That backfired. Now there are big classes and no music teachers.
It’s not just that music costs too much to teach, it doesn’t make money either.
“No one should play music for the money because there isn’t any money in it. You have to play for your heart.” Moni Simionev, Midori’s graduate student
You learn math and reading, you get a job. You learn to play music, and ??
Actually, maybe not. It’s true that becoming a professional musician is not, for most people, a way to get rich, but studying music might have a measurable economic value. There is evidence that young people with access to music education end up with higher salaries (see “Harris Poll Links Music Education to Higher Incomes”)
It takes a lot of time and patience and practice to train a young person on an instrument, and unlike a sport, a lot of that usually has to happen at home. Perhaps with so many families with two working parents, with kids distracted by easy entertainment of electronics, there isn’t enough pressure from the public to keep music classes in schools.
That’s hard to believe.
Music affects people deeply in ways that until recently were pretty hard to measure, but that’s changed.
New technology shows how music lights up the brain like no other activity.
Local professor Frank Diaz talks about discovering music’s power when playing in a high school band in Florida. While waiting a little distractedly for his trombone part during band practice, a clash of cymbals startled him into an extraordinary and wonderful state of mind. Frank was not a privileged kid. His divorced Mom worked two jobs. They were homeless for awhile. Music at school, he says “gave me a home.” Now a PhD, he studies what it is about music that makes people like it so much. See Frank Diaz interview. He calls it Peak Experience.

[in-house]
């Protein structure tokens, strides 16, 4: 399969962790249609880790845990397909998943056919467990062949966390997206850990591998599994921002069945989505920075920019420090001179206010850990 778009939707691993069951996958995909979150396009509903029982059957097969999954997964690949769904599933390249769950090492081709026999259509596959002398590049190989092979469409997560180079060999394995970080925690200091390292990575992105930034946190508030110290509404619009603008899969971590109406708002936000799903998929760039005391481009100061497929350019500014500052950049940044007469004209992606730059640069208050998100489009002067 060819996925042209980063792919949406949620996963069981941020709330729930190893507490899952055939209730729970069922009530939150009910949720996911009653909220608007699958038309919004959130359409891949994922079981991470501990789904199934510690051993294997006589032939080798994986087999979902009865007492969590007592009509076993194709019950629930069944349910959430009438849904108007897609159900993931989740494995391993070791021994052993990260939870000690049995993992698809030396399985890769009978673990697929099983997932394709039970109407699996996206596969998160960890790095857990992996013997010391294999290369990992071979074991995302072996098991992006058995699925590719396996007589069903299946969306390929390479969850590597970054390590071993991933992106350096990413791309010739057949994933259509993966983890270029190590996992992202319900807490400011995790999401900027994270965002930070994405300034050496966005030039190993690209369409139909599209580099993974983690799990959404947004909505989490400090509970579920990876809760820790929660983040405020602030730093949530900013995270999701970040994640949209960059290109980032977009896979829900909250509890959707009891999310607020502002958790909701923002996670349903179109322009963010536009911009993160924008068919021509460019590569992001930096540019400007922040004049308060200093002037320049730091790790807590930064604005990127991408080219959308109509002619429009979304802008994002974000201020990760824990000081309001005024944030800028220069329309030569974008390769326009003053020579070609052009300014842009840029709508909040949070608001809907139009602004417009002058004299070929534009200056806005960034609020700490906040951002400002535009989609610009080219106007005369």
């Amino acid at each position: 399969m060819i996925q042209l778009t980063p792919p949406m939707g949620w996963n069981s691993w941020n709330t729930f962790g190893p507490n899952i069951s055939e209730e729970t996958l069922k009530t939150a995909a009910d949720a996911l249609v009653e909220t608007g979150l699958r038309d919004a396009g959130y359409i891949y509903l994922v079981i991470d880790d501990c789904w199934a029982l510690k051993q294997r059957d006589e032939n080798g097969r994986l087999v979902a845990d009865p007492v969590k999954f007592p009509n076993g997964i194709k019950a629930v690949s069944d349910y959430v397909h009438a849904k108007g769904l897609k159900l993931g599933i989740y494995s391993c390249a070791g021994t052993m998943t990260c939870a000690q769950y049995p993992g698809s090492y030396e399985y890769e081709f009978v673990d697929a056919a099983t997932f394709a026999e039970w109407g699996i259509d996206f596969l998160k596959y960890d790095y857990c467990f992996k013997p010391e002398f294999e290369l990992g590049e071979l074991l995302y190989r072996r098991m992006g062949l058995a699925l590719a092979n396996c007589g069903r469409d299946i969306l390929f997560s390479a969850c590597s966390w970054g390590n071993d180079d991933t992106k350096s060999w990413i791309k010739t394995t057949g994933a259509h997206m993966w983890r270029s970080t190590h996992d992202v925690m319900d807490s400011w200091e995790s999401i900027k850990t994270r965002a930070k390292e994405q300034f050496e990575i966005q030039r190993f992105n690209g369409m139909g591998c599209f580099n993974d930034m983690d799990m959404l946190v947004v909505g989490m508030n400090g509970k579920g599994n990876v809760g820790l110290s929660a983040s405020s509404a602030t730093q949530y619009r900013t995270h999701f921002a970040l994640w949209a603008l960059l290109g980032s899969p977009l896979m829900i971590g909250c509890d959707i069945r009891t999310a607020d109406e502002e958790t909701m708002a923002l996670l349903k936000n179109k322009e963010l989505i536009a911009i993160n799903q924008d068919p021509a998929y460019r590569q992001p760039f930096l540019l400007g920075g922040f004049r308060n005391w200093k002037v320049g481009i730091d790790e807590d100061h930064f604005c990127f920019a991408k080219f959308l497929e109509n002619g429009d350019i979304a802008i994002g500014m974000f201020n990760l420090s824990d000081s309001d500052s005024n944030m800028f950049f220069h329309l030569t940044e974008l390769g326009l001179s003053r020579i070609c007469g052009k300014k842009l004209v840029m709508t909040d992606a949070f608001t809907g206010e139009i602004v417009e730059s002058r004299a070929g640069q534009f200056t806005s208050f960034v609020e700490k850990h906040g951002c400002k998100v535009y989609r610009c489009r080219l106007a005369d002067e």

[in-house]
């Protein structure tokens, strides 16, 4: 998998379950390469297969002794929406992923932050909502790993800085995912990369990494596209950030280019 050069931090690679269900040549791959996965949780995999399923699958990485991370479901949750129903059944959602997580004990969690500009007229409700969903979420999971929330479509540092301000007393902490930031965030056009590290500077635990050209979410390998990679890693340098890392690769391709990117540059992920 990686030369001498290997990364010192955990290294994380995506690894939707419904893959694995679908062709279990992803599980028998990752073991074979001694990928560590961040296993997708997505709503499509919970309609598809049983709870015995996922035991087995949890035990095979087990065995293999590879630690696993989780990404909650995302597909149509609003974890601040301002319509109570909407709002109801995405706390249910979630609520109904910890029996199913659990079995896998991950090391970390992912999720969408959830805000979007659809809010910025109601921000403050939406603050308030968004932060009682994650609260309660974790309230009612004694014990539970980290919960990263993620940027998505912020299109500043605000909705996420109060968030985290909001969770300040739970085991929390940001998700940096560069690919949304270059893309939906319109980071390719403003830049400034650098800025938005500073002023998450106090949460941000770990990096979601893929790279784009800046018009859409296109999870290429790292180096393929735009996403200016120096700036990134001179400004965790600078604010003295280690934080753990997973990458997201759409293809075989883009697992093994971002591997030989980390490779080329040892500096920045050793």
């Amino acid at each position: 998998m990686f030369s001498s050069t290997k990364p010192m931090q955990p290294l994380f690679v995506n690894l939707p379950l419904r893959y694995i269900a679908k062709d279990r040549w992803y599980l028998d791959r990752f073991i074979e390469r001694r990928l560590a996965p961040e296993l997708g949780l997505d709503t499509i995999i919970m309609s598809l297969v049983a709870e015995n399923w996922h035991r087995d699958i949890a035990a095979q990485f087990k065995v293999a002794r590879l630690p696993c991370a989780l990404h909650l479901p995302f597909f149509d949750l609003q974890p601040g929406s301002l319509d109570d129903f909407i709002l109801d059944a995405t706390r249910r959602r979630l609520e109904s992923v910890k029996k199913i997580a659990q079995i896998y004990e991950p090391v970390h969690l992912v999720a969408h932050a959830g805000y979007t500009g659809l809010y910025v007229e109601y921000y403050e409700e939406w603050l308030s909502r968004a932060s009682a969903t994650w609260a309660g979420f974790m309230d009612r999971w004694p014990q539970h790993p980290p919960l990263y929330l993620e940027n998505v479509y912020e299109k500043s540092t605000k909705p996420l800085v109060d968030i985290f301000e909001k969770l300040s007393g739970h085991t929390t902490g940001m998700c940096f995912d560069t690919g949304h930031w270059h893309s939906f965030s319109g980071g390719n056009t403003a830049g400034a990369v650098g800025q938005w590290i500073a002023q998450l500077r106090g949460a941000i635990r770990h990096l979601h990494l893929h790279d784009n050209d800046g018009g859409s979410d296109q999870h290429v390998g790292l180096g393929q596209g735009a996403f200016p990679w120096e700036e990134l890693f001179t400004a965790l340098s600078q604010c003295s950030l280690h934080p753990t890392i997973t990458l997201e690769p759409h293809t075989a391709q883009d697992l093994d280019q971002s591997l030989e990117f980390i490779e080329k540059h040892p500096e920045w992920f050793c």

Music gives people what spiritual and religious traditions seek, what you find sometimes when you meditate. It’s a moment or two or more, when everything feels fantastically, joyously, clear.
We all understand this, I think. Close your eyes and think about your favorite piece of music. Imagine where you heard it and what you were doing. … See?
So … maybe we cut music out of curriculum because it’s a little too… Primitive? Powerful?
Whatever the rationale, it’s baloney.
Music belongs in school.
To see Midori’s thoughts about visiting Eugene, read Midori’s Orchestra Residency Program
To encourage the Eugene School Board to restore music programs, attend one of the Wednesday night board meetings or contact them: firstname.lastname@example.org
To support the Eugene-Springfield Youth Orchestras scholarship fund for elementary strings classes, contact: Arts Umbrella
To join the fight to reform school funding in Oregon, contact Stand for Children
Credit to Frank Diaz for the “close your eyes” exercise